While Apple continues to globally expand its retail footprint, Chinese stores have seen slowing growth over the past several years. A new report from The Information attempts to explain Apple’s multi-faceted struggle in China as legal issues, fraud, competitors, and high standards hamper rapid expansion.
During July’s Q3 2018 earnings call, Apple noted it had recently opened its 50th retail store in greater China, Apple Cotai Central. According to The Information, this milestone would’ve come sooner if not for changes in the market. Instead, Apple has pushed into new countries in 2018, including South Korea, Austria, and soon, Thailand. Part of the shift could be due to wavering smartphone alliance in China. Some customers have chosen less expensive local phone brands like Oppo, Vivo, or Xiaomi. Apple has had to rethink where its Chinese stores are located in response:
Apple is now repositioning its 42 stores in mainland China—a nation of 1.4 billion people—to serve locals and tourists from smaller Chinese cities, rather than trying to blanket the country with locations. The number of stores in China is a stark contrast to the more than 270 locations it operates in the U.S., which has less than a quarter of China’s population.
Apple Cotai Central, located outside of mainland China in the special administrative region of Macau, is surrounded by luxury hotels, casinos, and retailers that attract tourists. Similarly, Apple Suzhou, the company’s newest Chinese store, sits outside of the metropolitan center of Shanghai.
The report also explores the shady business conduct and widespread fraud that Apple has faced while building stores in China. Government employees often bribe Apple in hopes of receiving free products, for example. Fraudsters attempt to exploit Apple’s policies and promotions, even taking advantage of annual back-to-school deals where a free pair of Beats headphones is offered with the purchase of another product:
One morning, two charter buses pulled up to an Apple store in Beijing carrying about 80 students led by a man holding a flag like a tourist guide, according to a former employee who witnessed the event. One man lined them up outside the store and assigned each student a number. A second handed them a credit card once inside. A third waited outside to collect the laptops and headphones.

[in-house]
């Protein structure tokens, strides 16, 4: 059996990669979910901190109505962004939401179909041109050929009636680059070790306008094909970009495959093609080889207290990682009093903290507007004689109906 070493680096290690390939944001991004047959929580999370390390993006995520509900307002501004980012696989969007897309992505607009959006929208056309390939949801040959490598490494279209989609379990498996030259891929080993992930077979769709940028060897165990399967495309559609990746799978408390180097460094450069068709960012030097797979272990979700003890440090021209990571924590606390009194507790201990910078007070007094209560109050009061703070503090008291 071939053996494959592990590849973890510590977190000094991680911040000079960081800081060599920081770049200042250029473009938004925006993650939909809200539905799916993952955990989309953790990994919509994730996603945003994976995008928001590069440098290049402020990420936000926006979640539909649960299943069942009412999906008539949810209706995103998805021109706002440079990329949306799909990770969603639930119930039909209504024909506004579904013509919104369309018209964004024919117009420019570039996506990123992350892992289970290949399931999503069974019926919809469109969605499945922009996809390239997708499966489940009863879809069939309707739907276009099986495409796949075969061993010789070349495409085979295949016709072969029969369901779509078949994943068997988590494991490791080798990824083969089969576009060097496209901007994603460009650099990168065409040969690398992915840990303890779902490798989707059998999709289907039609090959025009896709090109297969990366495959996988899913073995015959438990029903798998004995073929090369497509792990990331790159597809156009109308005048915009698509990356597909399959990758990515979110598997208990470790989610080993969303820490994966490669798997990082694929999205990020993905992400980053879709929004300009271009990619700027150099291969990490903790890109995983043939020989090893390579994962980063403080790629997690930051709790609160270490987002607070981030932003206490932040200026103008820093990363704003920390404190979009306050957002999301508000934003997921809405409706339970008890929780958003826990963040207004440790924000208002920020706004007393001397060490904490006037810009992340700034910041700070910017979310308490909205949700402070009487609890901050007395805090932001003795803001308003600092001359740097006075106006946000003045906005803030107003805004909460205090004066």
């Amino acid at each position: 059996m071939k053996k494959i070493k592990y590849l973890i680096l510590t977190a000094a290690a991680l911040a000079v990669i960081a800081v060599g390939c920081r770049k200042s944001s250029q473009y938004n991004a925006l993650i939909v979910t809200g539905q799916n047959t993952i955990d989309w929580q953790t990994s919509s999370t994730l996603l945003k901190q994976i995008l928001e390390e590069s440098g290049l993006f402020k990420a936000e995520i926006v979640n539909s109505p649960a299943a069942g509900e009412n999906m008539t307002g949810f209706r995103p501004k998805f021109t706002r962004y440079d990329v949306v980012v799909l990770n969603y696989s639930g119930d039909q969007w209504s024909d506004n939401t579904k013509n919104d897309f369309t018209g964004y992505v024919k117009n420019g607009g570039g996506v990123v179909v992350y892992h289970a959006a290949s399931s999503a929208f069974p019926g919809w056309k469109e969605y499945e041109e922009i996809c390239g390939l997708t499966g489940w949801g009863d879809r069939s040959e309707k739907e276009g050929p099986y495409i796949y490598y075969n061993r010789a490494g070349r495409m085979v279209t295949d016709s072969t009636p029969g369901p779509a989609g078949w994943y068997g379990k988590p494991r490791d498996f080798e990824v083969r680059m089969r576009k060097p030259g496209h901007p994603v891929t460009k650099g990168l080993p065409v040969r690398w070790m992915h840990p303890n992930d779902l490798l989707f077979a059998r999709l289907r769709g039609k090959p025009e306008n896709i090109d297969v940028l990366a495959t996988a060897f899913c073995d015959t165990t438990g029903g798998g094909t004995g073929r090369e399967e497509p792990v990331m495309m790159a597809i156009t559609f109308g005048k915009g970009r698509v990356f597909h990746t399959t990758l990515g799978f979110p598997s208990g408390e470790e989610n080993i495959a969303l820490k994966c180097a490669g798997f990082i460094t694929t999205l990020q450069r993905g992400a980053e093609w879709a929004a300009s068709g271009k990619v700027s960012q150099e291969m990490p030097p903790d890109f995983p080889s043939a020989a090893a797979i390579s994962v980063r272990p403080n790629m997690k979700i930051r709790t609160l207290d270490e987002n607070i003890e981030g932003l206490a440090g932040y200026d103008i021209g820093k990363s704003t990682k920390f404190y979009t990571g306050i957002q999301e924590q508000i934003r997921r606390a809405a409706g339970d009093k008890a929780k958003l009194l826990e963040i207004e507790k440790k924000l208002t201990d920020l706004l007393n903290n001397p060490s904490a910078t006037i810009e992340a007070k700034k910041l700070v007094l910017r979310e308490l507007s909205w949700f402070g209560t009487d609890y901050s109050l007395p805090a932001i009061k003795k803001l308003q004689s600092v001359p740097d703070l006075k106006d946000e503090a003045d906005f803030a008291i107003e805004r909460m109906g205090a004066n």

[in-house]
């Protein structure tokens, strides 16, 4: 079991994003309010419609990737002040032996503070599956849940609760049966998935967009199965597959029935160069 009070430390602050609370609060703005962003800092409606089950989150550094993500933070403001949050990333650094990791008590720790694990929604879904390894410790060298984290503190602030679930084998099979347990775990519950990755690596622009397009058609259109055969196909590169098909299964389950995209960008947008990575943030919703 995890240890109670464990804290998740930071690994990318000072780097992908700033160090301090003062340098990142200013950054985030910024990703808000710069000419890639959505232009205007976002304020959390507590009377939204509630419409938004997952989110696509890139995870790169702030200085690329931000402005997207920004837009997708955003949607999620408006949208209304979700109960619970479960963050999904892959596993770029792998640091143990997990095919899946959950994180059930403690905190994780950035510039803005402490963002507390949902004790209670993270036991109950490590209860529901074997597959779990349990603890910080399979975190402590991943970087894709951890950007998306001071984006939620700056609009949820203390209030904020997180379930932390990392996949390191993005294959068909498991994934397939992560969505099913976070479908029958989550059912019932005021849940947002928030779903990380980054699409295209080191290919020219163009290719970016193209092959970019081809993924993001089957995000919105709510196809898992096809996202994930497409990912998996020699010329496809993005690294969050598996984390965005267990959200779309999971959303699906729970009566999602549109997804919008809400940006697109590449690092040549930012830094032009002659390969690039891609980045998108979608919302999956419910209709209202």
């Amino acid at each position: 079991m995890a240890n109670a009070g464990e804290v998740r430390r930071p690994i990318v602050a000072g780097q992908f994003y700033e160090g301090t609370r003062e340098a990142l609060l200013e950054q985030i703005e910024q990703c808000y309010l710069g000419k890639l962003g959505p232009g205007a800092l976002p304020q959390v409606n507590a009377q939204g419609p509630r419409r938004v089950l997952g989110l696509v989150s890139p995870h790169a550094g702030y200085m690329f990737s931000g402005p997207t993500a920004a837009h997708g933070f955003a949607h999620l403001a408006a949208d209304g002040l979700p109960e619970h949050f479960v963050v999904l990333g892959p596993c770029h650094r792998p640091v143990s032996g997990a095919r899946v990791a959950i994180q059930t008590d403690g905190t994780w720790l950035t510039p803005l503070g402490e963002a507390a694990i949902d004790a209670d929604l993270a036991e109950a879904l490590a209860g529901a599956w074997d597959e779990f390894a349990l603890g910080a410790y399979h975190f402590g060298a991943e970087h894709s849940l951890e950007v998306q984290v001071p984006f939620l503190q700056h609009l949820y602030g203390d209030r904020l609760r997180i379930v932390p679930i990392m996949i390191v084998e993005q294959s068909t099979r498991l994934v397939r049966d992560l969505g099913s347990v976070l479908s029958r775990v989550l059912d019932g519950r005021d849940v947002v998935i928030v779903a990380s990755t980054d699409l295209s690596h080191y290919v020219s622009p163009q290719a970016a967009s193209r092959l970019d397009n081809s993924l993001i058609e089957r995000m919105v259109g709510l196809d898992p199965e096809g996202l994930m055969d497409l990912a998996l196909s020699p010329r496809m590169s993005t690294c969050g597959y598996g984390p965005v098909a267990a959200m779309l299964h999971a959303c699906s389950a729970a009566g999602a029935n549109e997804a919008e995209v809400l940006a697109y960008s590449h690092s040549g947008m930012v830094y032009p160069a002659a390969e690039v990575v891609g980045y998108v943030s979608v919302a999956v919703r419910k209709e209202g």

The students, recruited from online chat rooms affiliated with nearby universities, were each paid about $10 for their effort, the former employee said. Similar schemes took place at Apple stores across the country each year, the former employees said.
Earlier this month, details were published about Apple’s struggle with iPhone repair fraud in China, schemes that have cost the company billions of dollars. Today’s report notes that return rates have been notoriously high as well, with lines stretching around the building in some cases. These returns are fueled, in part, by the grey market of iPhone resellers who were unable to sell out their stock.
Combined with discerning taste in real estate, a need for large amounts of floor space, and high staffing requirements, these frustrations have led to an effective pause of Chinese expansion. Throughout 2017 and 2018 combined, a total of 5 new stores opened, while 17 were opened in 2016 alone.
The report also notes that “a planned retail store in the inland city of Changsha, 700 miles west of Shanghai, was recently cancelled even though a legal entity for the store was registered last year, according to regulatory filings.” Another store planned for the city of Harbin has yet to appear as well.
On November 1st, Apple will release its Q4 2018 earnings report, where we may gain more insight on Apple’s strength in China. Tomorrow, new iPads and Macs are expected to be announced, products that could have a vast impact on the in-store experience.
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